Next-generation battery technologies are being developed in order to mitigate the growing global energy crisis. Most batteries are based upon an electrochemical cell, for which a molecular understanding is crucial when designing new types of batteries. While Li batteries have dominated the market over recent years, they have well known drawbacks, most famously their tendency to cause fire and the limitations on their re-charging abilities. This PhD project aims to develop a new type of battery by installing product design at the molecular scale. The development of advanced computational calculations will lie at the core of this project, using density functional theory with machine learning to realise this molecular engineering task. The project will provide a rare opportunity to perform high-throughput calculations using one of the largest supercomputers in the world, with whom this research is in collaboration. The student will have the option to collaborate with experimentalists in the Molecular Engineering group at the Cavendish Laboratory, to transform the computationally-driven battery designs from this work into devices that will be experimentally trialed.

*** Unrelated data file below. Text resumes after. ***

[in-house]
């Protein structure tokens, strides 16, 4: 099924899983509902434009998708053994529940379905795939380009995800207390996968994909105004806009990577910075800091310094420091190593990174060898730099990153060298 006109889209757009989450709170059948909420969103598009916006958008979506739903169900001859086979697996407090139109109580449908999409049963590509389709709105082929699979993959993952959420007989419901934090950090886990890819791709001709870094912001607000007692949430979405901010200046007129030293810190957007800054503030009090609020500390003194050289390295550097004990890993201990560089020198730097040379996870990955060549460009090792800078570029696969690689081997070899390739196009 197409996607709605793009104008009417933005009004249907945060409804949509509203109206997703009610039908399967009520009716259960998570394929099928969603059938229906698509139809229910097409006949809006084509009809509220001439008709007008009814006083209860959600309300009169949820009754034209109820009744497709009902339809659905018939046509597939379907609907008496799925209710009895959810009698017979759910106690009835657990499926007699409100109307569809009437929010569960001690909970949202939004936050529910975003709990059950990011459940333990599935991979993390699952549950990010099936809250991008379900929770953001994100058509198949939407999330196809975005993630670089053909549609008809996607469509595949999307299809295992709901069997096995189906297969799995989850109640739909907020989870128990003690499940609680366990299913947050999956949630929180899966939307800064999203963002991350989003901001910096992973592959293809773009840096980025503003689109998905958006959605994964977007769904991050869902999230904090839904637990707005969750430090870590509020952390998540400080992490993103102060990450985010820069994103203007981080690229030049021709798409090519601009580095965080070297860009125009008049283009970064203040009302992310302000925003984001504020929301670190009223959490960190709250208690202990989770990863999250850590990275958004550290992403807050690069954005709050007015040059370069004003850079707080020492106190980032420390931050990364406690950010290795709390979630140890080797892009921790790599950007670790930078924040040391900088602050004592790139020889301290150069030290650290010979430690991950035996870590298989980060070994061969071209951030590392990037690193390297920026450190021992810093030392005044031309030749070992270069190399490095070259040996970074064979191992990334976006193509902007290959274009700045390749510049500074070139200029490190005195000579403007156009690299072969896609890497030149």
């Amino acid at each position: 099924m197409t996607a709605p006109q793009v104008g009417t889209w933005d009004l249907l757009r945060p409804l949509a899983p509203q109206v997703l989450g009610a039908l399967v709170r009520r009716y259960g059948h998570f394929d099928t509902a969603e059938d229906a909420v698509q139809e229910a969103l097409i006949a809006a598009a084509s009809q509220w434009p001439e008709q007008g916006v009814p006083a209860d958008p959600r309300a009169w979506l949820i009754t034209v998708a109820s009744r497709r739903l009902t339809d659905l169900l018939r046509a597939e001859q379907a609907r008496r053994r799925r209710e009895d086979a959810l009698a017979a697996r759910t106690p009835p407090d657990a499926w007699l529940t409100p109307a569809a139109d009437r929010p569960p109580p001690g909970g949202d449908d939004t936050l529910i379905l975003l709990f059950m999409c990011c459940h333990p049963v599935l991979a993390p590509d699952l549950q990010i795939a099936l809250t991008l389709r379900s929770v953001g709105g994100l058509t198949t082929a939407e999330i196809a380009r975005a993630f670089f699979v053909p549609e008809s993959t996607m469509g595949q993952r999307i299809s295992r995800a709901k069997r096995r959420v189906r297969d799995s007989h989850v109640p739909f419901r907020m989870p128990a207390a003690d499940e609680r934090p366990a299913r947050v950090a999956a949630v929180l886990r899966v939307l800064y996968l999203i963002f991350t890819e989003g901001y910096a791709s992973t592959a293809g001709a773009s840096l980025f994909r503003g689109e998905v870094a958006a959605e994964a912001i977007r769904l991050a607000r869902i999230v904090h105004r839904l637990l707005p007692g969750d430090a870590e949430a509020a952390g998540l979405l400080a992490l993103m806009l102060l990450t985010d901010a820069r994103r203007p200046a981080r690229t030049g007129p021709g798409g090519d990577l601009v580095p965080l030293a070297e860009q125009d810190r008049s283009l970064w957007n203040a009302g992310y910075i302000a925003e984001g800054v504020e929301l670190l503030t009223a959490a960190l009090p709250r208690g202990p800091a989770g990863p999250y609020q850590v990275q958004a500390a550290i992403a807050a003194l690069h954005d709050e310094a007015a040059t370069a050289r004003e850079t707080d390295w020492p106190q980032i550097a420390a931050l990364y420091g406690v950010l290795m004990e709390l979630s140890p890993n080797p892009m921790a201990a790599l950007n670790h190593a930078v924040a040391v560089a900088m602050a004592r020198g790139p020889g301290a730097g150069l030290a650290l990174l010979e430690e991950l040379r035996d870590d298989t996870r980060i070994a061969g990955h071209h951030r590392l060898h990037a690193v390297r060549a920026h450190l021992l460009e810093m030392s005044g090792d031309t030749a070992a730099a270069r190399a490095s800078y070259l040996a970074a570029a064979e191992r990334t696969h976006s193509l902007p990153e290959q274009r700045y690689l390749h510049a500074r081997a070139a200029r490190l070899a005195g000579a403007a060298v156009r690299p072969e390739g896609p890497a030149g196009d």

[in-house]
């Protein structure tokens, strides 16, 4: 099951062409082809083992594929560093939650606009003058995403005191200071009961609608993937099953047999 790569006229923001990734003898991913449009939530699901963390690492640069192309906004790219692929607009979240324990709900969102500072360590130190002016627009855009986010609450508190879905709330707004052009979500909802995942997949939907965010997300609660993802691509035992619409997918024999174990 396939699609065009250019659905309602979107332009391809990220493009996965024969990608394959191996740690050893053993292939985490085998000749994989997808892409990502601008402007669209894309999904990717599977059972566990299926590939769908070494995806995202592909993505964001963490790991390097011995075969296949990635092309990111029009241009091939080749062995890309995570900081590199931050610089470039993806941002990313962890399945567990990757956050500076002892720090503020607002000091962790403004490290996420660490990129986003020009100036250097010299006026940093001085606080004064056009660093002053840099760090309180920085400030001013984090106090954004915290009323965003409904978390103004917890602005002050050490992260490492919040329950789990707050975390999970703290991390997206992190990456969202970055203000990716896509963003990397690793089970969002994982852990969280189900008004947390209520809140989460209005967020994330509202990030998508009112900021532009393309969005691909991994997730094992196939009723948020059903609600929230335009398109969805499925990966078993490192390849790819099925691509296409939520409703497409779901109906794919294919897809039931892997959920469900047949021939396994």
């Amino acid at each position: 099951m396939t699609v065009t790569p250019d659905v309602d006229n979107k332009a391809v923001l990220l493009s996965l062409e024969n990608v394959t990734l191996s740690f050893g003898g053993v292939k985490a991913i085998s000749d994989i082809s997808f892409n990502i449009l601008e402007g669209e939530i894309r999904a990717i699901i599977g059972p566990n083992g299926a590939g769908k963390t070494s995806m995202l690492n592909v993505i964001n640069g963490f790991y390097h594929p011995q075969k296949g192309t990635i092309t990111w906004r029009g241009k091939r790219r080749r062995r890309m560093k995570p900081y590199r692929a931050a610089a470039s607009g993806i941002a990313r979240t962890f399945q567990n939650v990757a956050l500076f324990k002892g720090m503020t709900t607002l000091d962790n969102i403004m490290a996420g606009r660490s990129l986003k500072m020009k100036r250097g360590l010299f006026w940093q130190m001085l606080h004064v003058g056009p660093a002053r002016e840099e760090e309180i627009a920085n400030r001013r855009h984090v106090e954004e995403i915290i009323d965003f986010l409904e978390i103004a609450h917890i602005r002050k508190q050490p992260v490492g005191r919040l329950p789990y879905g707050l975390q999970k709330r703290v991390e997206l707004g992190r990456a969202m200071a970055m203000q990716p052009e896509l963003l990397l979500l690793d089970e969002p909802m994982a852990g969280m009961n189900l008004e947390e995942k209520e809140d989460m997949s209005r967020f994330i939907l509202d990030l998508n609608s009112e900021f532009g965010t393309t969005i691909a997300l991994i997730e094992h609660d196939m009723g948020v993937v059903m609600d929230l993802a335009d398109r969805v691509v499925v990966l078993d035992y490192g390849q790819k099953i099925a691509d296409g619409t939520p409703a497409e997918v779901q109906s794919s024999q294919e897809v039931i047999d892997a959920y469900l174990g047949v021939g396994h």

Exploring the energy landscape of histone tail proteins: structural disorder, epigenetic effects, and DNA binding - Rosana Collepardo-Guevara and David Wales